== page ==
MEDIA RELEASE | For immediate release
30 August 2023

Today the Legislative Council will debate Legalise Cannabis Victoria’s motion for a parliamentary inquiry into workplace drug testing for medicinal cannabis patients.  

Medicinal cannabis has been legal in Victoria since 2016. Yet simply for taking a lawfully prescribed medication, patients are being caught up by workplace illicit drug testing regimes, and then treated as if they have tested positive for illicit drugs, when they haven’t. It is unfair, it is discriminatory, and it is costing people their jobs and their livelihoods.  

Legalise Cannabis Victoria believes that the Legal and Social Issues Committee is well placed to find a solution to this issue affecting everyday Victorians already battling illness.  

Since launching this campaign, Legalise Cannabis has received a wave of responses from Victorians asking for drug testing laws to catch up. 

As Zhia Zariko a mother, academic and medicinal cannabis patient told us last week, “I would be worse at my job if I lost my medicinal cannabis.” 

Or *Peter, a contractor who said, “During the medical, I passed everything to get the job, but Cannabis was a grey area, and the doctor was uncertain, so he let the decision be made by the council. The decision was made to NOT employ me due to Medical Cannabis. That was it.”  

Some industries like mining or transport have legislative requirements to test for illicit drugs, other sectors require illicit drug testing as part of Occupational Health and Safety programs, or because of Enterprise Agreements. But a positive test for medicinal cannabis is not a positive test to an illicit drug and that distinction must be made in the workplace.  

Montu, a plant-based medicine Telehealth provider recently conducted a national study of 6,000 medicinal cannabis patients. Montu Vice President Rhys Staley said, “We hear of patient stories where people are losing their livelihood, so it’s something we need to change – especially when 88% of our patients tell us that medical cannabis otherwise improves their overall quality of life.”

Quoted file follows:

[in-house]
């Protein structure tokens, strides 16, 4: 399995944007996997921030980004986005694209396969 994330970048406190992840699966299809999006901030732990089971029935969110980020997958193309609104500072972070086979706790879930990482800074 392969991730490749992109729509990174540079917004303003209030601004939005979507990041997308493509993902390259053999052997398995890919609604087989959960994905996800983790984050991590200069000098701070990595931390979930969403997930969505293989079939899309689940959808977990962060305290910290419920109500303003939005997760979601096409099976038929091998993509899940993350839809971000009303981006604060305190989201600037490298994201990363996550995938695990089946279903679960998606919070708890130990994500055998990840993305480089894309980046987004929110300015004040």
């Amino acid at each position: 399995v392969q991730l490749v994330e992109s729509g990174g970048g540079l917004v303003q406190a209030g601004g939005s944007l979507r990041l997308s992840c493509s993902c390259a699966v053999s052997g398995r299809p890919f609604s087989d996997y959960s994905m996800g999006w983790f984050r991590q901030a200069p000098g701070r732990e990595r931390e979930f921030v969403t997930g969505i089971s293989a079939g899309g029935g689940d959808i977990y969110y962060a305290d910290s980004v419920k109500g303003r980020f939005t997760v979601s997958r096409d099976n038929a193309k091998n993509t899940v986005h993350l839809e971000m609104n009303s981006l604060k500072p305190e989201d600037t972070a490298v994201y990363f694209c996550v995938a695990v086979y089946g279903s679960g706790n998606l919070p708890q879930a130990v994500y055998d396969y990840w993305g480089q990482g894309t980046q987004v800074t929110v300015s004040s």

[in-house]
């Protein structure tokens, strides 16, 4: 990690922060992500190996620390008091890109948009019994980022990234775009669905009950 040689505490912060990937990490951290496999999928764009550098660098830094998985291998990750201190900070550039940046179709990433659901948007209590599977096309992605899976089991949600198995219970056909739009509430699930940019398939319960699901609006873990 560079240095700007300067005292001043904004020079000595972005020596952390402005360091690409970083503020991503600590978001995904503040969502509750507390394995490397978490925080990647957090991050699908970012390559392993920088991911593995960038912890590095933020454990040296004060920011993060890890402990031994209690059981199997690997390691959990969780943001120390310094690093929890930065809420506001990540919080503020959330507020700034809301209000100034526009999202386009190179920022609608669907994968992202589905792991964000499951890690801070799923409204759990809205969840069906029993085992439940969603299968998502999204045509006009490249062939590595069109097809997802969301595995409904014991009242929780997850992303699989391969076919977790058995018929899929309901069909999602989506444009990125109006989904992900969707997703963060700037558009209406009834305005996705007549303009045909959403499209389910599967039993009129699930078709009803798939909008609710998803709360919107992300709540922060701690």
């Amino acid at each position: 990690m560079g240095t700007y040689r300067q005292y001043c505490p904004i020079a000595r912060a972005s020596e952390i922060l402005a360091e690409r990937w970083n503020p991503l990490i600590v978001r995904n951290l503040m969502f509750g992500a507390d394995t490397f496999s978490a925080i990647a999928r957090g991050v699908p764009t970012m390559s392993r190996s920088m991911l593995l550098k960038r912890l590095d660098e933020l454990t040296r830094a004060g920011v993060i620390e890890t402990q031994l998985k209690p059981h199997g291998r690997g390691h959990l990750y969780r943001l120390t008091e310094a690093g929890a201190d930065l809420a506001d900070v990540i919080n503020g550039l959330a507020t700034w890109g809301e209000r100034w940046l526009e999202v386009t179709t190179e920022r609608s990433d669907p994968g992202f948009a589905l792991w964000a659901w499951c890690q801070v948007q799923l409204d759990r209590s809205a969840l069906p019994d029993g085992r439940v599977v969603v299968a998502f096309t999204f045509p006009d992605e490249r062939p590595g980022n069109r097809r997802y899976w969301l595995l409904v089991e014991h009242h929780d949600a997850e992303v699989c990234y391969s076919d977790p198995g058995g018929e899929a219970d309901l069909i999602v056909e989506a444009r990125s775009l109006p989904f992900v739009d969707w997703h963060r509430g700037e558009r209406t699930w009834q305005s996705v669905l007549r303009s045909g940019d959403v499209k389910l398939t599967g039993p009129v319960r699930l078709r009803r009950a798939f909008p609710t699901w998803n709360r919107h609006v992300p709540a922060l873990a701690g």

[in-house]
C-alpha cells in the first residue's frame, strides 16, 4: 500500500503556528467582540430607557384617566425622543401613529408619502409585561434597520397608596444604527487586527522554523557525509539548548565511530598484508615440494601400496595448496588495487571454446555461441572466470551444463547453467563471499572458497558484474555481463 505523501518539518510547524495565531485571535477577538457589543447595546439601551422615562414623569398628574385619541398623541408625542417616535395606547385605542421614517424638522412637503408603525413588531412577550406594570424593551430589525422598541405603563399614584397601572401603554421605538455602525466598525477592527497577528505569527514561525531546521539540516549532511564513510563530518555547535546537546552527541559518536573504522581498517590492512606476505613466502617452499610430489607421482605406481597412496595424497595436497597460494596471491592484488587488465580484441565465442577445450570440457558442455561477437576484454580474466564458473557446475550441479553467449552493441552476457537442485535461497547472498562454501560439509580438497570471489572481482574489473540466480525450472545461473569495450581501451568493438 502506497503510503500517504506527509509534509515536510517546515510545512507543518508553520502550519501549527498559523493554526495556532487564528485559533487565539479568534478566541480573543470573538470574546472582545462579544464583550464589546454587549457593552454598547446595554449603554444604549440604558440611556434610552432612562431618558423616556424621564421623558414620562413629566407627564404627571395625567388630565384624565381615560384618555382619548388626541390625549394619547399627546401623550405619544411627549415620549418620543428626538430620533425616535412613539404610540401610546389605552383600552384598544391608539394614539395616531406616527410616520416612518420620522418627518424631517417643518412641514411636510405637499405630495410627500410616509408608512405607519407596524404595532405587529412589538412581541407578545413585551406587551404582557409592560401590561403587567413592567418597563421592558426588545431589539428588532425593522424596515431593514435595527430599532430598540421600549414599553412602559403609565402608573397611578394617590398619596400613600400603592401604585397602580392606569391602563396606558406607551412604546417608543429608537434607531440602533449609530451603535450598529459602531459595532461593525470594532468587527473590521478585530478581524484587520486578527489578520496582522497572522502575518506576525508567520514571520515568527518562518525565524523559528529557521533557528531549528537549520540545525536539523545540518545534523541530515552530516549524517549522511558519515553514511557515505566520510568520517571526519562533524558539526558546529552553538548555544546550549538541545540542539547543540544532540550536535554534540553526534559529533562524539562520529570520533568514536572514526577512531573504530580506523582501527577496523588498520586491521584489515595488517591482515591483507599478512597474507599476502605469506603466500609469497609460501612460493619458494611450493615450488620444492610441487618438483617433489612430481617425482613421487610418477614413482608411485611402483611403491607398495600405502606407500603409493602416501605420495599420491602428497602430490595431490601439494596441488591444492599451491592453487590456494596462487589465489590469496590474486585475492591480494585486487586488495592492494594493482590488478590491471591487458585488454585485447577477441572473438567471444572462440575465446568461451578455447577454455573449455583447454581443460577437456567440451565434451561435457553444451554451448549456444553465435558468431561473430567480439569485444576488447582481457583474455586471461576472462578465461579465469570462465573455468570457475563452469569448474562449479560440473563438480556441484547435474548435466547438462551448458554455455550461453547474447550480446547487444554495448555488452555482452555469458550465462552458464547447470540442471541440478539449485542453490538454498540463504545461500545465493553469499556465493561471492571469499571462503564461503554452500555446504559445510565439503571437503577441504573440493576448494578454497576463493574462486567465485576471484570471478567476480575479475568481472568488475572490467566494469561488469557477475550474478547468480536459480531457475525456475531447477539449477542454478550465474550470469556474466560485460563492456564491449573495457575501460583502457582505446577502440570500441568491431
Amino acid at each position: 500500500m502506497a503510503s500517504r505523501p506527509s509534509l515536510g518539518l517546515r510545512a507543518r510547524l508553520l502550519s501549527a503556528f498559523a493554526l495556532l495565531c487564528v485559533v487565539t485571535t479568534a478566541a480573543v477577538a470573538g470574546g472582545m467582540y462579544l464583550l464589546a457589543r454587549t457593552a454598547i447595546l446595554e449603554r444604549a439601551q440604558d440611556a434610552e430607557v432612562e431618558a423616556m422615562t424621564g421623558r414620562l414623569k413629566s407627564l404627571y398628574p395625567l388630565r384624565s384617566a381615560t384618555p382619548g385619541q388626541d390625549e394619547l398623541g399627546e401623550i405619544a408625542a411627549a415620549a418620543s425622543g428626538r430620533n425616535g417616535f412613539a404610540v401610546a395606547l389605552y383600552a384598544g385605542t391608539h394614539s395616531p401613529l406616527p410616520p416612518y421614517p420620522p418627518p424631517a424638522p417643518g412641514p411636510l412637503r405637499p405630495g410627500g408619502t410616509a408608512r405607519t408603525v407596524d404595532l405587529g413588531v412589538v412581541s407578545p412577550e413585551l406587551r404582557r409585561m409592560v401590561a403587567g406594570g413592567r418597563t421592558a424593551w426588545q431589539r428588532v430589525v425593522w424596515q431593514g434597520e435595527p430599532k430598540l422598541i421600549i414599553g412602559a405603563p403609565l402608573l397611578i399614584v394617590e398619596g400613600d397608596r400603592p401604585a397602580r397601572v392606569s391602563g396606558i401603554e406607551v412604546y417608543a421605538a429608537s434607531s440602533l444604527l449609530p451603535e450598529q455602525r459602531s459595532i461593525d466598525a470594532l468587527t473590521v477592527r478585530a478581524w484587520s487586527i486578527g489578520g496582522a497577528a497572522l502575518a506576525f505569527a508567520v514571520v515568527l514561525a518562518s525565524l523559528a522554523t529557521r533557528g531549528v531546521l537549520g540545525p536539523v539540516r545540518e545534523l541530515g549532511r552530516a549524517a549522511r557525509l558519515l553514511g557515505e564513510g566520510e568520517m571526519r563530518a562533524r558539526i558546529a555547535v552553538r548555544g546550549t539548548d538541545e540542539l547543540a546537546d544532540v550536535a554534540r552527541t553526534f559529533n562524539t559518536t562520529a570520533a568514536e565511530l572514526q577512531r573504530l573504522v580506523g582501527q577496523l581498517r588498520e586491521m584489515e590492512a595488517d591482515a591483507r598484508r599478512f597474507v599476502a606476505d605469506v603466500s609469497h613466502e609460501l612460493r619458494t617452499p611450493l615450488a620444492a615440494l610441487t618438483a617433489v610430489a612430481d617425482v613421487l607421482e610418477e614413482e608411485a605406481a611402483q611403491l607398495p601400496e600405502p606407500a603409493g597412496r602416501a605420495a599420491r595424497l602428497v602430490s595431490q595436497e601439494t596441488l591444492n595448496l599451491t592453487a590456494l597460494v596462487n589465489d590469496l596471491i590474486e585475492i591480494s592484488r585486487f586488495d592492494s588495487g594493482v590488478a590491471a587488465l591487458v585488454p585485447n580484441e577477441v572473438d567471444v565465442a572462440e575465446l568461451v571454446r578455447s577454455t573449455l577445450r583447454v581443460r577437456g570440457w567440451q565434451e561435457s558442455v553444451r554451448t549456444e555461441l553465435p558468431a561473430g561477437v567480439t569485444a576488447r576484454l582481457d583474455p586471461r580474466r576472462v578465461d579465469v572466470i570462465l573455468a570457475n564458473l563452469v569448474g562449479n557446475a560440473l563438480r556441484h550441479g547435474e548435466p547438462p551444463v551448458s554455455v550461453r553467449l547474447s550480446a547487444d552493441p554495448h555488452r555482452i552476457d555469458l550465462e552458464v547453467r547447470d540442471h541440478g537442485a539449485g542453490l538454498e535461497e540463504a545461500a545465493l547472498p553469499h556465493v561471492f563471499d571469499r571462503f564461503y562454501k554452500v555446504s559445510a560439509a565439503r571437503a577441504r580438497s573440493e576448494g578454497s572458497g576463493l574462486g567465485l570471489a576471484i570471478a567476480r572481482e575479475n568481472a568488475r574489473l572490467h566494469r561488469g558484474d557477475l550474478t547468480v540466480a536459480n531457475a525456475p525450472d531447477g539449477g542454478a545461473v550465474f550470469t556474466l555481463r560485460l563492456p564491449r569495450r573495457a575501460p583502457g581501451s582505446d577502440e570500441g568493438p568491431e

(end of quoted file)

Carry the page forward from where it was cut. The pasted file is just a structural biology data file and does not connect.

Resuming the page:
Legalise Cannabis Victoria MP David Ettershank said, “Workplace drug testing is important, but it unfairly discriminates against medicinal cannabis patients. If you’re taking any other prescription medicine at work, you won’t face this prejudice.”  

“No one should be impaired at work, but with so many Victorians now prescribed medicinal cannabis for a range of complex health conditions, we need to see this medicine treated no differently to other prescription medications”, said Mr Ettershank. 

Legalise Cannabis Victoria MP Rachel Payne said, “Trace amounts of THC can be detected for up to 30 days after consumption. It is not fair to treat medicinal cannabis patients who trigger a positive test, as if they have taken an illicit substance. This is medicine. For many, it is the very medicine which has allowed them to get back to work in the face of serious health issues.”    

Mr Ettershank is available for comment.  

Zhia Zariko, medicinal cannabis patient and Kelly King, Public Relations at Montu will join Rachel Payne MP and David Ettershank MP at Parliament House (doors) at 9am.


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